- Published 2011 in ICNSC

For the operation of hydropower plants, the following often contrary – requirements have to be considered: safety of navigation, intensive use of hydropower, flood protection, water demand for industrial and irrigation purposes and minimization of the number of actuator operations (turbines, weirs). Today the automated control of a reservoir or a cascade of reservoirs is of increasing importance. On the one hand, the control system has to meet the above-mentioned requirements with increasing demands in control performance and high reliability of operation. On the other hand, there is the complex, highly nonlinear, unsteady and locally distributed hydraulic behaviour in the reach as well as the variable operation conditions of the barrage with changing requirements for discharges via turbines and weirs. The main influence on the hydraulic behaviour is determined by the operation of locks, the demand-driven production of electric energy, flow into or out of the reach, rain, snowmelt, etc. For the sake of reliability, each reservoir is controlled by a local controller. In the case of a cascade of reservoirs and especially if a considerable reservoir volume is available, a central water management system in addition to the local controllers is favourable. An upstream water gauge with periodical discharge measurements is needed to provide a forecast of discharge in the controlled river reaches. A specifically adapted optimization tool helps to meet requirements like power modulation for the optimization of energy production or prevention of the amplification of discharge variations. The method used to design the local controller and the central water management system is a hydrodynamic-numerical model coupled with control algorithms and optimization tools, all interacting from one calculation time step to the next. The paper describes a numerical method to design the structure and to optimize the parameters of the central water management system, taking into account its requirements with minimum design and realization efforts. It has been applied successfully in several projects in research and practice. Case studies of the rivers Rhine and Moselle show its practical application. SIMULATION OF THE HYDRAULIC PROCESS IN A RESERVOIR Prior to realizing an automated control of a barrage, investigations have to be carried out in order to evaluate the influence and effects of the automated control on the reservoir. These investigations refer to the interaction between the operation of the hydropower plants and weirs and the hydraulic situation within the reservoir. Figure 1: Aerial photo of a barrage and longitudinal section of an impounded river system (Moselle), [4] To describe the hydraulic process in a reservoir, a 1-dimensional unsteady hydrodynamic-numerical (HN-) model is used. The basic equations of the model are the classical equations of Saint Venant for 1-dimensional open channel flow (continuity and dynamics). The geometry of the reach is described by cross-sections. At the locations of hydropower plants and barrages, unsteady boundary conditions of discharge, water level and rating curves are defined. Special elements like weirs, gates, storage basins, bridges, siphons and looped or meshed river systems can be integrated [1]. The independent variables in this equation system are time t and place x, whereas the dependent variables are discharge Q(x,t) and wetted area A(x,t) or water depth y(x,t). This equation system is solved using the Preismann implicit method. One of the main tasks of an engineer is to model a real process as exact as necessary and not as exact as possible. As detailed information, such as velocity distribution, is not necessary, there is no need for 2or even 3-dimensional HNmodelling. The costs of control design can therefore be kept low by using a 1-dimensional HN-model [1,2]. Nevertheless a purely hydrological (reservoir) model is not detailed enough as the modelling of the flow in the river is indispensable. The relevant variables for the controller are water level and discharge at certain stations. The hydraulic model is embedded in a MATLAB/Simulink-Environment which facilitates the detailed design of the control algorithms and offers optimization tools [1]. All elements of the simulation – hydraulic process and control structures – interact from one calculation time step to the next. AUTOMATED CONTROL WITH LOCAL CONTROLLERS In order to fulfil the above-mentioned, often contrary requirements, the choice of an intelligent operation strategy for a barrage depends on the analysis of the hydraulic situation in the reservoir. An a priori classification of the reservoir with respect to the ratio of wave propagation time TL and retention time TR is used to choose an adequate strategy [2]. The wave propagation time TL is defined as the period of time between a variation of discharge (e.g. the inflow into a reservoir) and the resulting variation of water level at a reference point (e.g. the headwater level of a barrage). The retention time TR is the time interval needed to take in/out the retention volume at a given change in discharge with the retention volume being the volume difference corresponding to two different steady state discharges at the same headwater level. The wave propagation time TL as well as the retention time TR depends on the discharge and the headwater level. The closed loop level control is defined as a barrage operation strategy where the water level at a reference point in most cases the headwater level at the barrage is fixed to a constant value. Information about the inflow into the reservoir is not taken into account. For a reservoir with TR > TL, the standard closed loop level control often is the strategy of choice, because the water level can be kept at the reference value without any amplification of oscillations of the inflow hydrograph [2]. For a reservoir with TR < TL, maintaining a constant water level using a standard closed loop level control leads to an amplification of inflow oscillations and therefore is an improper operating method. For these reservoirs, the only way to avoid amplification of inflow oscillations is to allow a slight variation of the headwater level and to give information about incoming discharge to the control unit for the outflow ahead of time (before TL). In most cases, this is done using the feedforward control to controller output. The inflow information is given time shifted, but directly as a set value to the outflow (feedforward control). An additional cascaded proportional-integral (PI-type) level controller is used to keep the water level within a given tolerance even if the feedforward control operates with incorrectly measured inflow values. In Germany this type of control of barrages is often called OW/Q-method [2]. For both, standard closed loop level control and feedforward control, the parameters of the PI-level controller and the other parameters need to be adapted to the specific reservoir behaviour. As a starting point for the parameter optimization of the automated control, the following hydraulic values of the reservoir have to be known: wave propagation velocity times and volumes of retention impounded surface These values are not constant but depend on the discharge and the headwater level. The state of the reservoir varies widely between high flow and low flow, which has to be considered in the optimization process of the control system. At many impounded river systems in Germany, the allowance for headwater level variation is rather small. Hence the main goal of the local controllers is to maintain the water level near a constant reference value. Provided an adequately chosen structure and parameter set, local controllers can perform this task well without any amplification of discharge oscillations. Unfortunately, in practice there are many local controllers which do not avoid amplification. If, in an impounded river system, there is an allowance for headwater level variations which makes a considerable volume available for water management, superordinate strategies of water management are favourable to make the most of the resulting possibilities. This is described in the following section. STRUCTURE OF THE CENTRAL WATER MANAGEMENT SYSTEM The intent followed by a central water management system can be, for example, the amelioration of navigation conditions or the optimization of energy production. For energy production, it is beneficial to work with power modulation, rising the energy production during peak times of energy demand. Therefore it is necessary to use the full capacity of the reservoir within the concession limits, considering at the same time an ideal filling and emptying of the available volume. A specially adapted optimization tool can achieve this [3,4]. Another important field for the use of central water management systems is the minimization of discharge oscillations. In many rivers with cascades of barrages like the Moselle (see Figure 1), there are relevant unnecessary oscillations of discharge due to inappropriate controllers at upstream barrages. These discharge oscillations can cause severe problems e.g. for navigation conditions, especially in times of low water. Therefore, a central water management system should be superordinated. In the following, the different elements of a central water management system are described using the example of the upper Moselle. The considered part of the Moselle is located near the Franco-German border and consists of the reservoirs Palzem, Grevenmacher and Trier. Together they form a stretch of the Moselle of aprox. 46 km in length. The department of Hydraulic Engineering and Water Resources Management, University Kassel, on behalf of the Federal Waterways Engineering and Research Institute, carried out a research project on this stretch. The goal of the project was the development of a central water management system which would allow to utilize the available water management volumes of the three reservoirs to attenuate the discharge oscillations [4]. From measurements of the upstream water gauge Hautconcourt, the inflow to Palzem is predicted. This forecast is used to define an ideal discharge hydrograph for the downstream end of the considered stretch. The possibility to reach this ideal discharge is verified and the final discharge for each barrage is determined by the central coordinator in cooperation with the local controllers. The structure of this two-layer-concept with local controllers and a central coordinator is represented in Figure 2. The central coordinator communicates with the local controllers, getting information about discharges and water levels. Additionally, it is fed with information about the current inflow into the most upstream reservoir considered and a forecast for future inflow. Considering all this information, the central water management system calculates the ideal water management strategy for all barrages and imposes the necessary changes of discharge (∆Q) and water level reference value (∆H) to the local controllers. This two-layer concept provides a redundancy and guarantees the function of the system even if the central water management system fails. central water management local controller local controller local controller ∆Q, ∆H ∆Q, ∆H ∆Q, ∆H inflo w (Q ) inflow forecast (Q) Figure 2: Structure of a central water management system communicating with the local controllers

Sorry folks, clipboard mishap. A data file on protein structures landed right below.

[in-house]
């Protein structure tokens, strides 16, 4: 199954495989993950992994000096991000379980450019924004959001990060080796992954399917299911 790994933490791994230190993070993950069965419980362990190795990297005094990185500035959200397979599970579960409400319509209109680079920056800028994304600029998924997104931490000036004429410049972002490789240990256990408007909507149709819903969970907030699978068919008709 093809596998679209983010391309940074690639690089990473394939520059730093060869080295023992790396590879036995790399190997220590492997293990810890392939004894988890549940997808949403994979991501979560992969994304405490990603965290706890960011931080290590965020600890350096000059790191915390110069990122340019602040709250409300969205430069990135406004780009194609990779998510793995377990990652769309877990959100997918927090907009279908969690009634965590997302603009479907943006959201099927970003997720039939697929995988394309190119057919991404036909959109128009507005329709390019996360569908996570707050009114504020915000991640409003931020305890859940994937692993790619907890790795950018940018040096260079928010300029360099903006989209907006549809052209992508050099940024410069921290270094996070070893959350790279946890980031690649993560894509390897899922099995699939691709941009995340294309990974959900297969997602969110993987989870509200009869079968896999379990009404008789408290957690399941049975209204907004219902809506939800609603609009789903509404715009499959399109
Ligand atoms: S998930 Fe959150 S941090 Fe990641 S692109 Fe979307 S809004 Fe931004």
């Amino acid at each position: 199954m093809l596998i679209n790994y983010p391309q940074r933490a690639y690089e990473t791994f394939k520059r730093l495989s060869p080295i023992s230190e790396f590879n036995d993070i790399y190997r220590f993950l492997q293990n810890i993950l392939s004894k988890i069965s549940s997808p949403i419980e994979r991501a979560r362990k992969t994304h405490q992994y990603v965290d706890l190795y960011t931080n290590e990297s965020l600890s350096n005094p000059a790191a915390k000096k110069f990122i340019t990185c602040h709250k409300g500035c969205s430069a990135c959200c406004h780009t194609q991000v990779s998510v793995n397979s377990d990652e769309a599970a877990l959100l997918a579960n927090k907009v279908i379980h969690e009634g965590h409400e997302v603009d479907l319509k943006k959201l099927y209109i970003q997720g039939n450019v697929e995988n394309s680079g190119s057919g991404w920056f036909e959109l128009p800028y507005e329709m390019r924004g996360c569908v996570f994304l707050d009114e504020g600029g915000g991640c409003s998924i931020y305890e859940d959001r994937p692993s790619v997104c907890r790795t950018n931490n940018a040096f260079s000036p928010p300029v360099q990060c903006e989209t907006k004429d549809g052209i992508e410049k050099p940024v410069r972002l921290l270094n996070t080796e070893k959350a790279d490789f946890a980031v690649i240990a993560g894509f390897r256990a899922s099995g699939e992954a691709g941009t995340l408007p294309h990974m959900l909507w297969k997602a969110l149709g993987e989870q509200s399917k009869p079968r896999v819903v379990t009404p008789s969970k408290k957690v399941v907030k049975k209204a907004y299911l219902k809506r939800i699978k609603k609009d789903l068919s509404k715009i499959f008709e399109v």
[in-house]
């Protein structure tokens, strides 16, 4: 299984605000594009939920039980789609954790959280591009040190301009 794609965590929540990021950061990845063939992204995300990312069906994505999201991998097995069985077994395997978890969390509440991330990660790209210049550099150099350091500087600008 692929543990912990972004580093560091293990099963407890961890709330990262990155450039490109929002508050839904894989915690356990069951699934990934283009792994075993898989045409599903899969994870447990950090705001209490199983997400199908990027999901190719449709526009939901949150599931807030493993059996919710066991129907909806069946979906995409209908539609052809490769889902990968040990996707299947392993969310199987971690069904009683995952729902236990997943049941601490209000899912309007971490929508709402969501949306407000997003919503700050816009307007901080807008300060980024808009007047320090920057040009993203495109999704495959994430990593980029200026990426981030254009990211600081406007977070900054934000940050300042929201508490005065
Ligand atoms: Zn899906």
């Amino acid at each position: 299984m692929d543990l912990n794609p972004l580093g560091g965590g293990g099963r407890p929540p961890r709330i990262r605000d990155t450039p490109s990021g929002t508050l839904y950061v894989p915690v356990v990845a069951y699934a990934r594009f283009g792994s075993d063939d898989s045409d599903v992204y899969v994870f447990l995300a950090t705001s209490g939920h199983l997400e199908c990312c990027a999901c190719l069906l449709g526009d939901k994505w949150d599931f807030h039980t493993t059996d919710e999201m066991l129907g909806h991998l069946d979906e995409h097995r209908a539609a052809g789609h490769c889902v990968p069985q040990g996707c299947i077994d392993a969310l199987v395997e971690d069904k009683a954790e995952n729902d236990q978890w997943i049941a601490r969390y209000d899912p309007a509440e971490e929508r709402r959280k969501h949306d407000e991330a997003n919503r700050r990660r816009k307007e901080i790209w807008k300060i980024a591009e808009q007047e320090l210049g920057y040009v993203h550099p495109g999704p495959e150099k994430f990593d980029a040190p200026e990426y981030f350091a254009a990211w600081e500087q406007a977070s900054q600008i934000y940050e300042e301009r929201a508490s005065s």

@inproceedings{Theobald2011CentralWR,
title={Central water resources management in a cascade of hydropower plants},
author={Ute Theobald and Stephan Theobald},
booktitle={ICNSC},
year={2011}
}